Yuan forwards advanced the most in a week as Standard Chartered Plc raised its forecasts for the currency amid speculation China will allow appreciation to gather pace as foreign pressure mounts.
The central bank pledged in a statement today it will expand flexibility in the yuan, which has gained 2.1 percent since a two-year dollar peg was scrapped on June 19. U.S. lawmakers probably will vote Sept. 30 on a legislation that would let American companies petition for higher duties on imports from China to compensate for the effect of a weak currency, said Representative Chris Van Hollen, a Maryland Democrat and assistant to the Speaker.
“International pressure does remain a factor,” said Robert Minikin, senior foreign-exchange strategist at Standard Chartered Plc in Hong Kong. “The yuan’s nominal effective exchange rate has weakened significantly since the de-peg in June. This is creating a lot of potential for the yuan to get stronger against the dollar.”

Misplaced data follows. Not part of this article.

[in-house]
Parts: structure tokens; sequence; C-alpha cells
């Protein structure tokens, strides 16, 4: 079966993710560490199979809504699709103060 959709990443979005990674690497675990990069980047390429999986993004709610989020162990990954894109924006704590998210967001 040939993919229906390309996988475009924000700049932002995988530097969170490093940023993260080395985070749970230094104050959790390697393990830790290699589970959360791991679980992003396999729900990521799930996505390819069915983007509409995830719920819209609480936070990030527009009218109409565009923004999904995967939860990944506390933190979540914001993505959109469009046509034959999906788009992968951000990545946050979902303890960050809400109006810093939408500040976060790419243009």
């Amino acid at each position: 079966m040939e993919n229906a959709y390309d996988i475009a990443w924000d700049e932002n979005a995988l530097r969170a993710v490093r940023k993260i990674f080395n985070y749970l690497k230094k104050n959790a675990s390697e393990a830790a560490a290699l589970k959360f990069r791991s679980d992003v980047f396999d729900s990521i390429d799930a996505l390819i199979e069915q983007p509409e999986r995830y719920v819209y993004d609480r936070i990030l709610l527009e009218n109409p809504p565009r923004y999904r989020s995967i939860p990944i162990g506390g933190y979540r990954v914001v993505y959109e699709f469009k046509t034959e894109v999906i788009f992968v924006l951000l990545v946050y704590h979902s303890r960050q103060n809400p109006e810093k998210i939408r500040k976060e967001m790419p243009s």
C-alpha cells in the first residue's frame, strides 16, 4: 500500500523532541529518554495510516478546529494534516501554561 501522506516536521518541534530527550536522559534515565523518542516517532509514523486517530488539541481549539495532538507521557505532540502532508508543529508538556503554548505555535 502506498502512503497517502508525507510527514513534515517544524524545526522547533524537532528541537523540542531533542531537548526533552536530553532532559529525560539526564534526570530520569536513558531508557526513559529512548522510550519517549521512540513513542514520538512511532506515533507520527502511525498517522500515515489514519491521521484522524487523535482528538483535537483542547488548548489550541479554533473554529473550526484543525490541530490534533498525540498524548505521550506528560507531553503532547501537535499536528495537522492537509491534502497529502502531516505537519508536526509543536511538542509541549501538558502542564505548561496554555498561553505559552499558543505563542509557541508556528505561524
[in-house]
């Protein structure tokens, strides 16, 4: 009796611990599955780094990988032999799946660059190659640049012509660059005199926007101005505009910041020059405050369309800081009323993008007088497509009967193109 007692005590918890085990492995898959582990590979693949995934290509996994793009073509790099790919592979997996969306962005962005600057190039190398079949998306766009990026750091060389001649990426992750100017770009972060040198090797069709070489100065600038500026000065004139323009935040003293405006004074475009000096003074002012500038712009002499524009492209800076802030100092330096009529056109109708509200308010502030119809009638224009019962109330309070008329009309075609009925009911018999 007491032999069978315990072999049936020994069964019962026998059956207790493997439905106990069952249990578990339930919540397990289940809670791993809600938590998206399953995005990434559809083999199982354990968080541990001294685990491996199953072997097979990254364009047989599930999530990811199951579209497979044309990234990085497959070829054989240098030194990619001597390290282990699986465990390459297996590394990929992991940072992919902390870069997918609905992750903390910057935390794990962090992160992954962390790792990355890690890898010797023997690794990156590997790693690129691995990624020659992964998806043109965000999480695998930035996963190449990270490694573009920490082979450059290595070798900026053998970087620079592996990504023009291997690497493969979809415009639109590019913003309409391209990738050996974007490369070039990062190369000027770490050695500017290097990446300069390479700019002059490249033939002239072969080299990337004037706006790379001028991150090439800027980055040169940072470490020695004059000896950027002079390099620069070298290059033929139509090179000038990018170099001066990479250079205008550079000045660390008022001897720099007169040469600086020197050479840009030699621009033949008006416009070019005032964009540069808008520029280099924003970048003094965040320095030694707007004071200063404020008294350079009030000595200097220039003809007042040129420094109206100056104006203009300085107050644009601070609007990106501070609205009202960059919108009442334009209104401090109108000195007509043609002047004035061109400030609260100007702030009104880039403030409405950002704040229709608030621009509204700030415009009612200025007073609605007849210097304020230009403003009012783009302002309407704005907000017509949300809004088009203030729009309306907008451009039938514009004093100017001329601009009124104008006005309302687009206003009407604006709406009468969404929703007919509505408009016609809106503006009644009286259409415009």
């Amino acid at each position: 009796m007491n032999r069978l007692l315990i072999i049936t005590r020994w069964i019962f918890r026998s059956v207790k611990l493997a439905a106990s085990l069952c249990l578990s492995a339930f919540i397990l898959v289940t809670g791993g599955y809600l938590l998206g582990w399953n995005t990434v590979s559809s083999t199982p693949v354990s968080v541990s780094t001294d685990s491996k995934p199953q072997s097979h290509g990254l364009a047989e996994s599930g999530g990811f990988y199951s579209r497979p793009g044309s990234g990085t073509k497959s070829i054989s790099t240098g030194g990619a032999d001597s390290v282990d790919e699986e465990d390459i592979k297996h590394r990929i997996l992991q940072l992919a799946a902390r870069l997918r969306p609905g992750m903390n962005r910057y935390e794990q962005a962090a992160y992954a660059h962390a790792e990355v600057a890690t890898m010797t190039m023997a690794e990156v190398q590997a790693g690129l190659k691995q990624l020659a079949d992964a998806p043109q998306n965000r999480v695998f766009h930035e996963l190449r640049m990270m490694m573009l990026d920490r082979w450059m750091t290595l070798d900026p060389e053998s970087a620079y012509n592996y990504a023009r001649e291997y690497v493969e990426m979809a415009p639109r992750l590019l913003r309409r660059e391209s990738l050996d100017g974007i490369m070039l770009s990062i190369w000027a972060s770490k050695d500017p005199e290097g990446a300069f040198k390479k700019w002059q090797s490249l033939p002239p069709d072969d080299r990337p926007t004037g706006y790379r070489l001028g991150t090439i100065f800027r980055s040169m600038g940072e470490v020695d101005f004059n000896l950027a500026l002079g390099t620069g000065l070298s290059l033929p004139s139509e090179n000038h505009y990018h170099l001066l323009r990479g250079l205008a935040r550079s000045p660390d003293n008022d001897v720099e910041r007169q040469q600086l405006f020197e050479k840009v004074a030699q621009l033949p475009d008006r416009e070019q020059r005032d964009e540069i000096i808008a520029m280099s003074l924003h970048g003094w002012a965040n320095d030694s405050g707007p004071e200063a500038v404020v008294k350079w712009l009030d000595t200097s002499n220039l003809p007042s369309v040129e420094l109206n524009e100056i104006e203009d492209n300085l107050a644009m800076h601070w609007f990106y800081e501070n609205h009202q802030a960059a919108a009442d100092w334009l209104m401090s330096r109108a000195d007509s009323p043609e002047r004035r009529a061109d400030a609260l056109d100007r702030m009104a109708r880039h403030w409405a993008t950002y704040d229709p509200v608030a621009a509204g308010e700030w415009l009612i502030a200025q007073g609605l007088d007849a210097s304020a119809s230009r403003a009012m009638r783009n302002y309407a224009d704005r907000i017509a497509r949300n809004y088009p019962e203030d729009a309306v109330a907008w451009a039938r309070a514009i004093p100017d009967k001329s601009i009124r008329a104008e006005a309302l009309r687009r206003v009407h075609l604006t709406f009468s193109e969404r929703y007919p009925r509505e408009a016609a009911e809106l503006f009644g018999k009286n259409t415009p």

Twelve-month non-deliverable forwards strengthened 0.36 percent to 6.5540 per dollar as of 5:42 p.m. in Hong Kong, reflecting bets the currency will climb 2 percent, according to data compiled by Bloomberg. The contracts touched 6.5525, matching the strongest level since October 2009.
The yuan’s spot rate rose 0.06 percent to 6.6868, according to the China Foreign Exchange Trade System. It touched 6.6825, the strongest level since the central bank unified official and market exchange rates at the end of 1993.
The central bank set the reference rate at 6.6936 per dollar, the strongest level since a fixed exchange rate ended in July 2005.
A purchasing managers’ index released by HSBC Holdings Plc and Markit Economics rose to 52.9 in September, from 51.9 in August. That was the highest level in five months.
Standard Chartered revised its end-2010 estimate for the currency to 6.64 per dollar from 6.75, while its end-2011 projection was changed to 6.36 from 6.50, according to a research note published today by strategists including Minikin.
The Westpac Nominal Effective Exchange Rate, a trade- weighted index for the yuan, has dropped 1.3 percent since China ended dollar peg in June. The currency has appreciated 1.6 percent against the dollar in the 12 trading days since Sept. 8.
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